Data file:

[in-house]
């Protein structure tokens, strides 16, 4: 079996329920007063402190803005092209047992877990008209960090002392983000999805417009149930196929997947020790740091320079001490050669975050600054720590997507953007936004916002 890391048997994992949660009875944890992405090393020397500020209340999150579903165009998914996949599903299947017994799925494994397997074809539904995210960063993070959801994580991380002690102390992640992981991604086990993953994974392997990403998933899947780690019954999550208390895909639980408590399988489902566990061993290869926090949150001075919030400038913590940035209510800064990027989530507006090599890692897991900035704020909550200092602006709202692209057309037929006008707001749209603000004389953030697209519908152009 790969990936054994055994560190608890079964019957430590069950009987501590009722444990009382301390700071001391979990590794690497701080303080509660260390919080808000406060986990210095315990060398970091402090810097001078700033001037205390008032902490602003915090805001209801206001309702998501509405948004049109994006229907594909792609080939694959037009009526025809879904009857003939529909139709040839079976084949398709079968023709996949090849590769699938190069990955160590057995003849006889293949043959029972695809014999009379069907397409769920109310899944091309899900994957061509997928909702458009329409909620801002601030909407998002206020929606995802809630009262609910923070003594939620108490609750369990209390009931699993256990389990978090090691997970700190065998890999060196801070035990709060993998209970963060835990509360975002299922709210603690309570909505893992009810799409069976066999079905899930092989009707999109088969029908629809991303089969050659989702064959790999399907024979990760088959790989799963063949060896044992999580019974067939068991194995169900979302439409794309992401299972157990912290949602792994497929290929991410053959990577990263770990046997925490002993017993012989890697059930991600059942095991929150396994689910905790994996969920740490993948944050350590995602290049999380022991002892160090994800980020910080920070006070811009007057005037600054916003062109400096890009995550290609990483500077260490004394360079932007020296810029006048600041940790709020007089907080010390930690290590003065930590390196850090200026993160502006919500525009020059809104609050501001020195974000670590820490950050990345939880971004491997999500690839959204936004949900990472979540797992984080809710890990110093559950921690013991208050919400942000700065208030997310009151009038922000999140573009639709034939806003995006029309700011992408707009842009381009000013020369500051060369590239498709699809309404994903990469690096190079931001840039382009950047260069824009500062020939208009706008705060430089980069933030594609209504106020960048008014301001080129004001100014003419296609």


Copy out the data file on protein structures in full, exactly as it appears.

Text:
[in-house]
């Protein structure tokens, strides 16, 4: 079996329920007063402190803005092209047992877990008209960090002392983000999805417009149930196929997947020790740091320079001490050669975050600054720590997507953007936004916002 890391048997994992949660009875944890992405090393020397500020209340999150579903165009998914996949599903299947017994799925494994397997074809539904995210960063993070959801994580991380002690102390992640992981991604086990993953994974392997990403998933899947780690019954999550208390895909639980408590399988489902566990061993290869926090949150001075919030400038913590940035209510800064990027989530507006090599890692897991900035704020909550200092602006709202692209057309037929006008707001749209603000004389953030697209519908152009 790969990936054994055994560190608890079964019957430590069950009987501590009722444990009382301390700071001391979990590794690497701080303080509660260390919080808000406060986990210095315990060398970091402090810097001078700033001037205390008032902490602003915090805001209801206001309702998501509405948004049109994006229907594909792609080939694959037009009526025809879904009857003939529909139709040839079976084949398709079968023709996949090849590769699938190069990955160590057995003849006889293949043959029972695809014999009379069907397409769920109310899944091309899900994957061509997928909702458009329409909620801002601030909407998002206020929606995802809630009262609910923070003594939620108490609750369990209390009931699993256990389990978090090691997970700190065998890999060196801070035990709060993998209970963060835990509360975002299922709210603690309570909505893992009810799409069976066999079905899930092989009707999109088969029908629809991303089969050659989702064959790999399907024979990760088959790989799963063949060896044992999580019974067939068991194995169900979302439409794309992401299972157990912290949602792994497929290929991410053959990577990263770990046997925490002993017993012989890697059930991600059942095991929150396994689910905790994996969920740490993948944050350590995602290049999380022991002892160090994800980020910080920070006070811009007057005037600054916003062109400096890009995550290609990483500077260490004394360079932007020296810029006048600041940790709020007089907080010390930690290590003065930590390196850090200026993160502006919500525009020059809104609050501001020195974000670590820490950050990345939880971004491997999500690839959204936004949900990472979540797992984080809710890990110093559950921690013991208050919400942000700065208030997310009151009038922000999140573009639709034939806003995006029309700011992408707009842009381009000013020369500051060369590239498709699809309404994903990469690096190079931001840039382009950047260069824009500062020939208009706008705060430089980069933030594609209504106020960048008014301001080129004001100014003419296609």